As the Hydrocephalus Association continues its interview series in commemoration of their 30th anniversary, Amanda Garzon, HA’s Communications and Marketing Manager, opens up about mothering a child with hydrocephalus and shares her personal reflections on the association. Amanda’s daughter, Gabriela, was born 3 months prematurely, weighing just under 2 pounds, and acquired hydrocephalus after a grade III intraventricular brain hemorrhage (IVH). She is now 12 years old and has two VP shunts to treat her hydrocephalus.
HA: How did you find HA?
AMANDA: I remember hearing about HA when Gabi was still in the NICU. I wasn’t ready to talk to anyone at that point. I just wanted information. Life was moving so fast. We were so scared and were spending every day at the NICU. At that point, I was just a NICU mom, trying to get through apnea, bradychardia, feeding, retinopothy of prematurity, and Gabi’s expanding head size which they managed with a temporary reservoir and draining fluid from her brain twice a day with a needle. But I did call and talk to Pip Marks, who recommended a book HA helped author, which became my go-to book, and other information HA had available. It was so helpful to us in understanding hydrocephalus, the upcoming shunt surgery to place her permanent shunt, and what her life would be like living with hydrocephalus. But I also remember that Pip could sense that I wasn’t in a place to open up. She was so gentle with me, provided me the information, and let me know HA was there when I was ready.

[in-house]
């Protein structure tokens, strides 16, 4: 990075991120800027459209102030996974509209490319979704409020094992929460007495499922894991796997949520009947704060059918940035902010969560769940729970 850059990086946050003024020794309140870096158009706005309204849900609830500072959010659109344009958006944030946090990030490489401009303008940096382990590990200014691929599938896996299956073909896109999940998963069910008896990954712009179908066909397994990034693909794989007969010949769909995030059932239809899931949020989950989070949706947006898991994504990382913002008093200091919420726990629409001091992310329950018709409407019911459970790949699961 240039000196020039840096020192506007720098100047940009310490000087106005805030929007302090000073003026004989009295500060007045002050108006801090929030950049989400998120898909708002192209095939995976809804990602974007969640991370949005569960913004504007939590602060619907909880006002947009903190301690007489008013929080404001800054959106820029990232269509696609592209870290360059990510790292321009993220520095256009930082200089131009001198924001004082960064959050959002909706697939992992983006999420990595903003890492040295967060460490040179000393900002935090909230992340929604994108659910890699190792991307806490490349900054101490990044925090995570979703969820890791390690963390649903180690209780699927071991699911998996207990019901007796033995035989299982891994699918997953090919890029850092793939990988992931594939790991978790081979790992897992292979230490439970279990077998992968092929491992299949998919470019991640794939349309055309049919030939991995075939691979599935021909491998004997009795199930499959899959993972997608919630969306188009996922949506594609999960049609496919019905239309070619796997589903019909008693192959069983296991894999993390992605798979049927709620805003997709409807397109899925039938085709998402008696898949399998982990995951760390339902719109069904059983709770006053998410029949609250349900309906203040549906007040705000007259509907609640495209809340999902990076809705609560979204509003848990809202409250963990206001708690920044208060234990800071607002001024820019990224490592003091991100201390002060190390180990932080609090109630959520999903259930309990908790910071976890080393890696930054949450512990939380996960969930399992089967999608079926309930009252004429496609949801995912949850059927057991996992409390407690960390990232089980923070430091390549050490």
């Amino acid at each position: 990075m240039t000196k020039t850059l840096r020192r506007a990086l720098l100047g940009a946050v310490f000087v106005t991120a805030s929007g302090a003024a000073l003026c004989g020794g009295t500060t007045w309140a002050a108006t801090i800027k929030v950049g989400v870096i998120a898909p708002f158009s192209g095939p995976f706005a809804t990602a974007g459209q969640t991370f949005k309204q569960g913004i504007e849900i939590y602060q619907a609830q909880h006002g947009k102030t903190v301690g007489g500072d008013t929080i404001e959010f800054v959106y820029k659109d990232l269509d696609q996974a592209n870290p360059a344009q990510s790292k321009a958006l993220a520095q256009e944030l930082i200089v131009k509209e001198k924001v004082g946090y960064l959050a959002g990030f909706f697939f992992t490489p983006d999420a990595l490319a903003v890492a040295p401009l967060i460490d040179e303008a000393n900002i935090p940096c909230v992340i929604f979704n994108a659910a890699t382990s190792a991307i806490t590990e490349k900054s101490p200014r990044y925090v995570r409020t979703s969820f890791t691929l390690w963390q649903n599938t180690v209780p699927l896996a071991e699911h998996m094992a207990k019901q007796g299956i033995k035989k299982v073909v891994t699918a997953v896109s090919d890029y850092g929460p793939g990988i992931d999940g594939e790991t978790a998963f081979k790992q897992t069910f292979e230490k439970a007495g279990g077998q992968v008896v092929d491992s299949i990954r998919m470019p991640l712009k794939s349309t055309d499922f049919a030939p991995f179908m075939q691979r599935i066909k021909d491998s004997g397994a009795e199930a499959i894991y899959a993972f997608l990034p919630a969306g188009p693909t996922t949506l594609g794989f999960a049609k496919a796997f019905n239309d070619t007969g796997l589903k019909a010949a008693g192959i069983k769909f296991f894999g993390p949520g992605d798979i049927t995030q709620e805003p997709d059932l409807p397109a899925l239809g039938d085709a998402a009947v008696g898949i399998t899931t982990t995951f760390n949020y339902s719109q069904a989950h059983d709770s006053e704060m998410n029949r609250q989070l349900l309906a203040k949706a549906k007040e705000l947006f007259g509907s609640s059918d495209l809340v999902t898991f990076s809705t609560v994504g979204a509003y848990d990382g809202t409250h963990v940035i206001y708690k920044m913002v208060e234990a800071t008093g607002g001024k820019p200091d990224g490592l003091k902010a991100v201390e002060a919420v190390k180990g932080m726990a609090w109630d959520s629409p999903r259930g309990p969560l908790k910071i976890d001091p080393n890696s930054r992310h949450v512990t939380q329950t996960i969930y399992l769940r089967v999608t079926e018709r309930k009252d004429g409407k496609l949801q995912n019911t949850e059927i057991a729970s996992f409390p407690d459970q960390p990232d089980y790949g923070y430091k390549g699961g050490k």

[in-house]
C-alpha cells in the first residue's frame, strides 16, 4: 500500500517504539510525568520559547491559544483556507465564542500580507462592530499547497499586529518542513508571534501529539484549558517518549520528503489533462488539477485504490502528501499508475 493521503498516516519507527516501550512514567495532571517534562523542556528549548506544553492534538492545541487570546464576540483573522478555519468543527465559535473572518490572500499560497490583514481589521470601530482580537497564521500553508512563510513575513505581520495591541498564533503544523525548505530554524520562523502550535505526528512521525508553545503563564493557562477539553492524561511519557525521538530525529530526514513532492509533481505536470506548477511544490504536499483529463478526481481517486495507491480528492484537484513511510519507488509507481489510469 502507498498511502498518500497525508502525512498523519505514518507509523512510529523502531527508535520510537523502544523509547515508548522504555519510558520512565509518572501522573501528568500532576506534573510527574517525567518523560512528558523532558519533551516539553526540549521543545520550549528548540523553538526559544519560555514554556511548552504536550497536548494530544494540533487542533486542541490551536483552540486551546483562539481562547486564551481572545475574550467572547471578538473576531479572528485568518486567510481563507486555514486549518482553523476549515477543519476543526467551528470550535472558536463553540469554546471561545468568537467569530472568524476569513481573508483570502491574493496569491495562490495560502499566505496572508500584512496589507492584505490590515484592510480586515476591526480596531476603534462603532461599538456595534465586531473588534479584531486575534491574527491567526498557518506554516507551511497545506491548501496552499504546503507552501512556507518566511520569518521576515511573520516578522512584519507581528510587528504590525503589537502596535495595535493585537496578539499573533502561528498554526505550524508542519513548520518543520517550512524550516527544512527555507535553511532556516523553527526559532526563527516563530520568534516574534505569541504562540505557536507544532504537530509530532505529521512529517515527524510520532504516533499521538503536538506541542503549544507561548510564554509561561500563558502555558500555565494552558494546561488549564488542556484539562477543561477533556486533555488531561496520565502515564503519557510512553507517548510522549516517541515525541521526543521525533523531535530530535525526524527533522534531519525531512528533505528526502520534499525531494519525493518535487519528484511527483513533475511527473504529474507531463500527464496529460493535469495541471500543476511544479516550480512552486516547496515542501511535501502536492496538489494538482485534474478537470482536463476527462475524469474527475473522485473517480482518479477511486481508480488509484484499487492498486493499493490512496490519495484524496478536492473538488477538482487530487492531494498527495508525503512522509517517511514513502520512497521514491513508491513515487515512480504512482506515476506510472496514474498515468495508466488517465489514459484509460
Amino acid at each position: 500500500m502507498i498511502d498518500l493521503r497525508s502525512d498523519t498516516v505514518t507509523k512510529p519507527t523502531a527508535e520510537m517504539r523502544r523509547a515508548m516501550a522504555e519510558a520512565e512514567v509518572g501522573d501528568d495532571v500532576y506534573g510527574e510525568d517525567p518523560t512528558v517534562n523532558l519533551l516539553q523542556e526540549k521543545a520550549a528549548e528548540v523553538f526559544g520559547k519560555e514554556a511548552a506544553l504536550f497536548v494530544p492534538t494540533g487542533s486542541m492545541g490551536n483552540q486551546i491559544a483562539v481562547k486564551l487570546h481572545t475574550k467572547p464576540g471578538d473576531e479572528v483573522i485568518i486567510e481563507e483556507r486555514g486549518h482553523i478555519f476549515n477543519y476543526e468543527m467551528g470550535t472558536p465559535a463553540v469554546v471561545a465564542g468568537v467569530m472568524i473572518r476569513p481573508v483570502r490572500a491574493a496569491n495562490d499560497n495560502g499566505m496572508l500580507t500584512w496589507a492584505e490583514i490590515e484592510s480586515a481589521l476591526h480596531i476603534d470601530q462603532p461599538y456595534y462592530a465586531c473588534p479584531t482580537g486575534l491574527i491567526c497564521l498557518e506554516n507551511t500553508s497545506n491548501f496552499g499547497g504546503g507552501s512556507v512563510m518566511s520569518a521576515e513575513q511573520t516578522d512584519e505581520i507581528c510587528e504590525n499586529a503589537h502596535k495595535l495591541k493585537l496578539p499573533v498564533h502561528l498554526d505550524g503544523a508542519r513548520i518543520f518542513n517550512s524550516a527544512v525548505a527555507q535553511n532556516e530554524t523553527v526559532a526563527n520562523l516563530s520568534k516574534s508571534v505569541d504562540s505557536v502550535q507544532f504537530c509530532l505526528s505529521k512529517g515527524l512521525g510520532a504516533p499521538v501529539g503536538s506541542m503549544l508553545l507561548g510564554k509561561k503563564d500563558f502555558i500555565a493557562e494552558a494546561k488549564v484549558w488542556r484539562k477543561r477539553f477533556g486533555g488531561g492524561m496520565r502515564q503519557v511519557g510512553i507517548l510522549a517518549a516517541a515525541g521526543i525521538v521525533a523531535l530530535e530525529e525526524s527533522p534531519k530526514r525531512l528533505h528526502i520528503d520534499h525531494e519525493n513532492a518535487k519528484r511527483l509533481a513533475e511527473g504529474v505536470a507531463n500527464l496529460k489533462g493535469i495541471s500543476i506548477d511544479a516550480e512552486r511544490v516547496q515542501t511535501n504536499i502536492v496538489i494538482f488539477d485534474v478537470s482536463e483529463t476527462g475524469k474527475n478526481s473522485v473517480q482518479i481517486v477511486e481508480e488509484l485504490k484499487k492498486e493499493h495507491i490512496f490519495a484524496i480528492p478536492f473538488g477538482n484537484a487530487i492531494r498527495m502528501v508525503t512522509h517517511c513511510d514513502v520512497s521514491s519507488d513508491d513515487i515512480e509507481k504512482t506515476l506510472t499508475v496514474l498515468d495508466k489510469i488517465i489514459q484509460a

HA: So when did you cross paths with HA again?
AMANDA: At the time, my family was stationed in Lemoore, CA, with the Navy. In 2002, we saw the upcoming WALK in San Francisco and decided to attend. We felt it was time to come out of our cocoon and meet other people. It was the Angel Island WALK. It was an incredibly moving experience. Pip had remembered our call! And I met her son, Sam, an incredible man.
HA: Has HA made an impact on your life? If so, how?
AMANDA: HA has touched my life in some profound ways. First, talking to Pip when we were so new to the condition gave us two critical things: 1) information; and 2) hope. Second, the educational materials have been tools I cannot live without. Every educator that has instructed Gabi has a copy of The Teacher’s Guide. Most have additional fact sheets, as well. We don’t start school without them! Third, this year’s conference in Bethesda, MD, made me feel like a kid in a candy store. There was so much information to be soaked in! It was incredible to meet doctors, other parents, and to see Gabi meeting other kids with hydrocephalus for the first time. But the highlight was meeting Jennifer Bechard. She inspired, and continues to inspire me every day. She taught me so much about Gabi by sharing her own experiences of living with hydrocephalus. She talked about her challenges and for the first time I remember thinking, this is NORMAL. What Gabi is experiencing is hard, yes, but normal for a kid with hydrocephalus. And seeing what an amazing woman Jenn is, I felt peace in my heart about Gabi’s future. Many others inspired me at the conference, too, but I had a lot of heart-to-hearts with Jenn.
I guess when I look at all of my most profound experiences, I would say that what HA has given me is hope. Hope through connections to others, hope through rich detailed information, and hope through funding research that is changing the game for treating and curing hydrocephalus. HA’s impact in the research community this year alone is incredible. I encourage everyone to read back through the blogs to see all that is happening.
HA: Of all the work HA does for the hydrocephalus community, which do you find to be the most important or impactful?